Higher turnout may throw up surprises in the sugar belt
For decades, western Maharashtra has elected stalwarts from the NCP and the Congress, who ruled the region and the state with a firm grip. This election may throw up some surprises for them, say political analysts.india Updated: Oct 18, 2014 12:54 IST
For decades, western Maharashtra has elected stalwarts from the NCP and the Congress, who ruled the region and the state with a firm grip. This election may throw up some surprises for them, say political analysts.
A combination of factors, including anti-incumbency, the break-up of the Congress-NCP alliance, high voter turnout and a high-decibel campaign led by prime minister Narendra Modi of the BJP, has triggered speculation that change is in the air.
Opinion polls have predicted an edge for the BJP, with the NCP and Congress losing big in the sugar belt.
Western Maharashtra's 58 assembly constituencies from the five districts of Pune, Satara, Sangli, Kolhapur and Solapur saw turnout rise from 59% in 2009 to 64% on Wednesday.
The ABP News-AC Nielsen exit poll has predicted 18 seats for the BJP here, more than double the partyfs 2009 tally of eight.
A tally of 18 here could have significant ramifications on the overall state tallies of the BJP, Congress and NCP.
"Multiple factors may go against the NCP and Congress in western Maharashtra, including a strong anti-incumbency sentiment," says Prakash Pawar, professor of political science at Shivaji University in Kolhapur.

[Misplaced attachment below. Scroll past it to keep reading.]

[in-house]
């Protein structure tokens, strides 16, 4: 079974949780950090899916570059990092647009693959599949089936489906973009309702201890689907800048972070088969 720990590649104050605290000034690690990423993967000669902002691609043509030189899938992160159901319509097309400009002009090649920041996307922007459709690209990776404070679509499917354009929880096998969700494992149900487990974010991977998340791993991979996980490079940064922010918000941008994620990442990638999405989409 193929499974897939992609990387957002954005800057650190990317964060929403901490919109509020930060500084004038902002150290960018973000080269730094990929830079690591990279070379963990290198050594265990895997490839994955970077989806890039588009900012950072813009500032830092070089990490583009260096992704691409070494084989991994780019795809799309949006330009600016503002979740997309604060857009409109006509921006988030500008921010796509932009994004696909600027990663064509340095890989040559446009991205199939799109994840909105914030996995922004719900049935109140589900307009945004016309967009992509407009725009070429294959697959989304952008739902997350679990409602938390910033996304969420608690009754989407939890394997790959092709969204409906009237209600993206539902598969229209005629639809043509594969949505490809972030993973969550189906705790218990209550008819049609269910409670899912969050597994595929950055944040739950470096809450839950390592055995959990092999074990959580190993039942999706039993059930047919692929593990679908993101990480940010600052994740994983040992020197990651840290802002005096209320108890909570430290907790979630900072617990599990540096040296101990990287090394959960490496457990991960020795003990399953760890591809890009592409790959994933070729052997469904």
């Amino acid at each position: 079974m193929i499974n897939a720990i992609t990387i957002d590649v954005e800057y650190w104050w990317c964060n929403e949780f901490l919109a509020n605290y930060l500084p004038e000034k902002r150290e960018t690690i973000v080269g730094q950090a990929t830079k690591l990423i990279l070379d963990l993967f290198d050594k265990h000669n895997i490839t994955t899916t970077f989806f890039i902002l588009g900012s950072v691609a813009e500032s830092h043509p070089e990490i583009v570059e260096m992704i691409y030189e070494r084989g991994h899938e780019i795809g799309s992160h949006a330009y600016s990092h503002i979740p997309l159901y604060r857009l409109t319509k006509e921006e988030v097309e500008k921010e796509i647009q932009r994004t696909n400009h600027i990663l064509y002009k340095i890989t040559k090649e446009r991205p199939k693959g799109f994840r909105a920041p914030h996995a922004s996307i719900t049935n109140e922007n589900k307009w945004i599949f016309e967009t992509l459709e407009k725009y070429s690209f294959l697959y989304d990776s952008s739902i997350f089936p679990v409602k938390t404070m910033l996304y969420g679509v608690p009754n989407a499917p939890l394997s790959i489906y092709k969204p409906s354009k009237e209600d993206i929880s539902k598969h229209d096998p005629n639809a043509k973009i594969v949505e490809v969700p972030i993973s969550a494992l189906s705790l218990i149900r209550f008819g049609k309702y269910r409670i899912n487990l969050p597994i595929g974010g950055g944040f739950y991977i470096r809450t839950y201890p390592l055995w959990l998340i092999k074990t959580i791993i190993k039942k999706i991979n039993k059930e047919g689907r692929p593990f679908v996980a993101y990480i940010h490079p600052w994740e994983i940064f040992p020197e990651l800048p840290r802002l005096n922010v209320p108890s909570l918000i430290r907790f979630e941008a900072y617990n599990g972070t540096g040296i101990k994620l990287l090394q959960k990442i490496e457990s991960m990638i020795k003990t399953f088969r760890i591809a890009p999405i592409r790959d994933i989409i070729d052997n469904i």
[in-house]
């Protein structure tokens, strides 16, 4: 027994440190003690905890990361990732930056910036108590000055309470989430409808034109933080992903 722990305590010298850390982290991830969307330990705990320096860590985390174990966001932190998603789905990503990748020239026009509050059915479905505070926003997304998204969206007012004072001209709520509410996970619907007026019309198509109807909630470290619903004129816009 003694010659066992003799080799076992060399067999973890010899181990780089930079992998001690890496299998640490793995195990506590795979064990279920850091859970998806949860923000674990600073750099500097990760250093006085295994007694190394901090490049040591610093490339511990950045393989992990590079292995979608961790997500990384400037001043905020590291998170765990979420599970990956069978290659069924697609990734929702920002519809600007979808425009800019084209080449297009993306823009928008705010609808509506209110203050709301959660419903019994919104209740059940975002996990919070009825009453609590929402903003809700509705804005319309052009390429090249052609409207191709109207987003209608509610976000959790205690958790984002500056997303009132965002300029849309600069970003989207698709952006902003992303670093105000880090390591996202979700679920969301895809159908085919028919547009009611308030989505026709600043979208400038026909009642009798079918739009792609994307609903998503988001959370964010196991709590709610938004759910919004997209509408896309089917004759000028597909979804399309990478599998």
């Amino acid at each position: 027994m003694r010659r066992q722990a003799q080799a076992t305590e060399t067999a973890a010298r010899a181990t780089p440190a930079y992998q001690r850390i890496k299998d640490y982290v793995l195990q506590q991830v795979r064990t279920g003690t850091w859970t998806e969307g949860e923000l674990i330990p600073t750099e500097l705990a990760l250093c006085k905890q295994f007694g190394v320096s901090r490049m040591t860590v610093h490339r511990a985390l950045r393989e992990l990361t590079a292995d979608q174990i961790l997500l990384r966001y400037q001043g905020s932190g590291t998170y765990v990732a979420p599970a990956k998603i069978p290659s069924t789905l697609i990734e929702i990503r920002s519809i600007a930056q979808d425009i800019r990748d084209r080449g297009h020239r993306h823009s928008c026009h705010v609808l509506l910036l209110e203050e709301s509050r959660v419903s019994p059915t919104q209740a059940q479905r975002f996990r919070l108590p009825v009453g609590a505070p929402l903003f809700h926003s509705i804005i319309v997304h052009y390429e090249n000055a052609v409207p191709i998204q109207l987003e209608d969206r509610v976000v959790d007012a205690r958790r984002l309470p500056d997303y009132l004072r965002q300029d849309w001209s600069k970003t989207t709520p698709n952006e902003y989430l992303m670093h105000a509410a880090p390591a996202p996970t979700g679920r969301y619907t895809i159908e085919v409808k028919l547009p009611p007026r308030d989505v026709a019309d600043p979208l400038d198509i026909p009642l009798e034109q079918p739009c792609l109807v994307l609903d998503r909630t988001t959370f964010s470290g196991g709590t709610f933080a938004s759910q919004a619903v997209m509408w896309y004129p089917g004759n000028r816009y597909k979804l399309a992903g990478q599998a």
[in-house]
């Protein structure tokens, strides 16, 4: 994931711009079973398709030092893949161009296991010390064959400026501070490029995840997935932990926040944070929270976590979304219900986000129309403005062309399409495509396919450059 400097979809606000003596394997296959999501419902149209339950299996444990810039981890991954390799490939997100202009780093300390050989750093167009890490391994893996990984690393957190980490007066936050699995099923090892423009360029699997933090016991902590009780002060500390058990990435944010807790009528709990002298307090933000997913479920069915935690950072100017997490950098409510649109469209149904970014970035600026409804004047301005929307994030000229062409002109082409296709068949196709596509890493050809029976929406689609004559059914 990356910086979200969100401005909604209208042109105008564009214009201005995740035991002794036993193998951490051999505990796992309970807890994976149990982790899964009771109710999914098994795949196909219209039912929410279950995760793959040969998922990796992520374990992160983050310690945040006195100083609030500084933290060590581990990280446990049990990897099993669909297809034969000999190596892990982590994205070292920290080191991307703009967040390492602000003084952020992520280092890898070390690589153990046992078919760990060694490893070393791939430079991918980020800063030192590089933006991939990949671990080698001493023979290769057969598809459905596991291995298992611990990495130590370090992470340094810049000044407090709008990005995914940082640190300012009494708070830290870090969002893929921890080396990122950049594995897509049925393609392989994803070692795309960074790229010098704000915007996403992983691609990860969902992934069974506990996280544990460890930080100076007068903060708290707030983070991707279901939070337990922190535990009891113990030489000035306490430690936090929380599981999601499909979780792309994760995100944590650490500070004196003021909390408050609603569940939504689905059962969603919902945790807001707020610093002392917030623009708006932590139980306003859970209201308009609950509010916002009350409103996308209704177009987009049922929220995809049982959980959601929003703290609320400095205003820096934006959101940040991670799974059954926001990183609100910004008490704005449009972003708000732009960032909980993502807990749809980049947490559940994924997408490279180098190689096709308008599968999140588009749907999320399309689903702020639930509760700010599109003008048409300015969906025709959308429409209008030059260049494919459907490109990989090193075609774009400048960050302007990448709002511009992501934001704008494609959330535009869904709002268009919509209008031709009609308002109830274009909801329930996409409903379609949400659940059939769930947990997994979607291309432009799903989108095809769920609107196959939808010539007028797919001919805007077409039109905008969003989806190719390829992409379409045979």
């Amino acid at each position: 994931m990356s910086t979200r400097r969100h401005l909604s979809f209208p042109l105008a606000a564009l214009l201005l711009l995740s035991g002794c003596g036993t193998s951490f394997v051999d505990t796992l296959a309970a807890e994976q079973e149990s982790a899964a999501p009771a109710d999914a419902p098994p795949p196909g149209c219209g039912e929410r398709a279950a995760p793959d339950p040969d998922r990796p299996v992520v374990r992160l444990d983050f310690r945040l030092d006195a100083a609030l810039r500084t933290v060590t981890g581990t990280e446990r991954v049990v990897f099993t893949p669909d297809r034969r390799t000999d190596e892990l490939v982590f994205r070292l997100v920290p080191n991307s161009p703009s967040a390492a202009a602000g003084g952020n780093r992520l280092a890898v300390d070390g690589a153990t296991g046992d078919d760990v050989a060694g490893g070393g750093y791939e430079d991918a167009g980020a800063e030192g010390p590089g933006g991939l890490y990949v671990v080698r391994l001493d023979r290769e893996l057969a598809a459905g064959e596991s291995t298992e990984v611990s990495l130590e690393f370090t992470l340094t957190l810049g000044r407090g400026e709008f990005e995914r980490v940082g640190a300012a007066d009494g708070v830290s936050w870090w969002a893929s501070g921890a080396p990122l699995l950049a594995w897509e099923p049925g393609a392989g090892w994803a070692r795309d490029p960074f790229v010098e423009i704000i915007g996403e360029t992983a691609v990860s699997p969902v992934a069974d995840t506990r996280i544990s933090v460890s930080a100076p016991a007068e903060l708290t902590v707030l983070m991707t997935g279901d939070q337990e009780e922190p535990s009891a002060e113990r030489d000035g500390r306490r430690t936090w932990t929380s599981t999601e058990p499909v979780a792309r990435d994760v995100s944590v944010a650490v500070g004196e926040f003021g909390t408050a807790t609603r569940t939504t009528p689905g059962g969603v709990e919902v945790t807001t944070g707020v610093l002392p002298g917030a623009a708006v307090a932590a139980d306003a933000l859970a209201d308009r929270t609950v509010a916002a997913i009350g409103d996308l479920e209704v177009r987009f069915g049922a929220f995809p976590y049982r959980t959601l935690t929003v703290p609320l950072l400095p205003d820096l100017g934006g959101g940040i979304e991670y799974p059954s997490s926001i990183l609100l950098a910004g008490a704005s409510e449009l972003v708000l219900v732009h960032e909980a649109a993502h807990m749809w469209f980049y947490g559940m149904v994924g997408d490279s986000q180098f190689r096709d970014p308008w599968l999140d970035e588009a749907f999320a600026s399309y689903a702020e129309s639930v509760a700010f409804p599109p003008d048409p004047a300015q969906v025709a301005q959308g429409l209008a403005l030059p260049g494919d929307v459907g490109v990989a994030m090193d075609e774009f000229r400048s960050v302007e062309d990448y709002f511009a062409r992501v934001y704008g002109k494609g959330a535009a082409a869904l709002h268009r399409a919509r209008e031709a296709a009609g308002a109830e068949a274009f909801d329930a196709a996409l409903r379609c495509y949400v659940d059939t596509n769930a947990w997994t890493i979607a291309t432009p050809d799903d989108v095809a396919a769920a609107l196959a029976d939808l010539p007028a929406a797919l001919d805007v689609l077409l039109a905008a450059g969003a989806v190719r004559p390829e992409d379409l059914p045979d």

It hasn't helped that NCP stalwarts such as Ajit Pawar, RR Patil and Jayant Patil, and Congress bigwigs such as Prithviraj Chavan, Patangrao Kadam and Harshwardhan Patil were so locked into their individual battles for their respective constituencies that they did not venture beyond those areas for an entire week before the election.
In an indication of just how damaging the alliance split has proved to be for these two parties, the battle over Karad South has seen former chief minister Prithviraj Chavan taken on Congress rebel Vilaskaka Undalkar-Patil, a seven-time MLA from the constituency who is now standing as an Independent supported by the NCP, which withdrew its own candidate in order to back the rebel.
Further splitting the vote is BJP nominee Atul Bhosale. With this much competition, the record 72% turnout in Karad South on Wednesday - a whopping 17% higher than in 2009 - has left everyone guessing.
Massive public rallies organised by the BJP and headlined by Prime Minister Modi have given a further pitched tone to the battle here, particularly in key constituencies such as Kawathe-Mahankal, where former home minister RR Patil is being challenged by BJP nominee Ajit Ghorpade, who switched loyalties from the NCP a few months ago.